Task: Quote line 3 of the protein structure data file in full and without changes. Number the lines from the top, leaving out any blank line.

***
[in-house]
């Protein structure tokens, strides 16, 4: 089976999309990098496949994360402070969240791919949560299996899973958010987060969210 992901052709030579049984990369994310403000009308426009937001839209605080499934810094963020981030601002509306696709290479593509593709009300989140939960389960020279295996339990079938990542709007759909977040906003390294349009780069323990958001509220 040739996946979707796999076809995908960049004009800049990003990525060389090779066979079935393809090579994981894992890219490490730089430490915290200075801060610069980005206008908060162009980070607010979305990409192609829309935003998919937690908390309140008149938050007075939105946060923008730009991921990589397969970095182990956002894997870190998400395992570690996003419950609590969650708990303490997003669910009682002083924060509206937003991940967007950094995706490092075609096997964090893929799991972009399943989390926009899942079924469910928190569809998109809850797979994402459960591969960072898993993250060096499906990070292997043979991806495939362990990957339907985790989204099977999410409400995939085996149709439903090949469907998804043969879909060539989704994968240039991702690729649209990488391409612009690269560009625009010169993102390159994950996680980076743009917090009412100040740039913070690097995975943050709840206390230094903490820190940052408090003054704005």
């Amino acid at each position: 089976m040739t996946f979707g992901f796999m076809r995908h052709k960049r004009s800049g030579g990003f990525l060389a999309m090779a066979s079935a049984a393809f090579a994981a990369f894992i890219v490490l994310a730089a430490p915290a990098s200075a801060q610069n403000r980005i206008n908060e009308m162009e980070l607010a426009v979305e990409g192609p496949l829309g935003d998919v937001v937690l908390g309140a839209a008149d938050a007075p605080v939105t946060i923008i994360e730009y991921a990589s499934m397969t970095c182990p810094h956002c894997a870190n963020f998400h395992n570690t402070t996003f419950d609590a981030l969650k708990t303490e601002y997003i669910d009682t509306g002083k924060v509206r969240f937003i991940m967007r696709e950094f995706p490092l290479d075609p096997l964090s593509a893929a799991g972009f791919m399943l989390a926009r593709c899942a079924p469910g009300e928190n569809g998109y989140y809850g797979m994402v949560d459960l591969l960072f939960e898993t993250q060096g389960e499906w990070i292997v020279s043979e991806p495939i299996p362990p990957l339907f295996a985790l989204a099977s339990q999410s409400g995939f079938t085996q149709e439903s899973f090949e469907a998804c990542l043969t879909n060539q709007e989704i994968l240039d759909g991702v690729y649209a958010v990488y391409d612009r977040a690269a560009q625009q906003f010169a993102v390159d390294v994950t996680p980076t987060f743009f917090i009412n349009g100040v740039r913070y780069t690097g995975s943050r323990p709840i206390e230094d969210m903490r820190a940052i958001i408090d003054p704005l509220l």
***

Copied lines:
């Amino acid at each position: 089976m040739t996946f979707g992901f796999m076809r995908h052709k960049r004009s800049g030579g990003f990525l060389a999309m090779a066979s079935a049984a393809f090579a994981a990369f894992i890219v490490l994310a730089a430490p915290a990098s200075a801060q610069n403000r980005i206008n908060e009308m162009e980070l607010a426009v979305e990409g192609p496949l829309g935003d998919v937001v937690l908390g309140a839209a008149d938050a007075p605080v939105t946060i923008i994360e730009y991921a990589s499934m397969t970095c182990p810094h956002c894997a870190n963020f998400h395992n570690t402070t996003f419950d609590a981030l969650k708990t303490e601002y997003i669910d009682t509306g002083k924060v509206r969240f937003i991940m967007r696709e950094f995706p490092l290479d075609p096997l964090s593509a893929a799991g972009f791919m399943l989390a926009r593709c899942a079924p469910g009300e928190n569809g998109y989140y809850g797979m994402v949560d459960l591969l960072f939960e898993t993250q060096g389960e499906w990070i292997v020279s043979e991806p495939i299996p362990p990957l339907f295996a985790l989204a099977s339990q999410s409400g995939f079938t085996q149709e439903s899973f090949e469907a998804c990542l043969t879909n060539q709007e989704i994968l240039d759909g991702v690729y649209a958010v990488y391409d612009r977040a690269a560009q625009q906003f010169a993102v390159d390294v994950t996680p980076t987060f743009f917090i009412n349009g100040v740039r913070y780069t690097g995975s943050r323990p709840i206390e230094d969210m903490r820190a940052i958001i408090d003054p704005l509220l």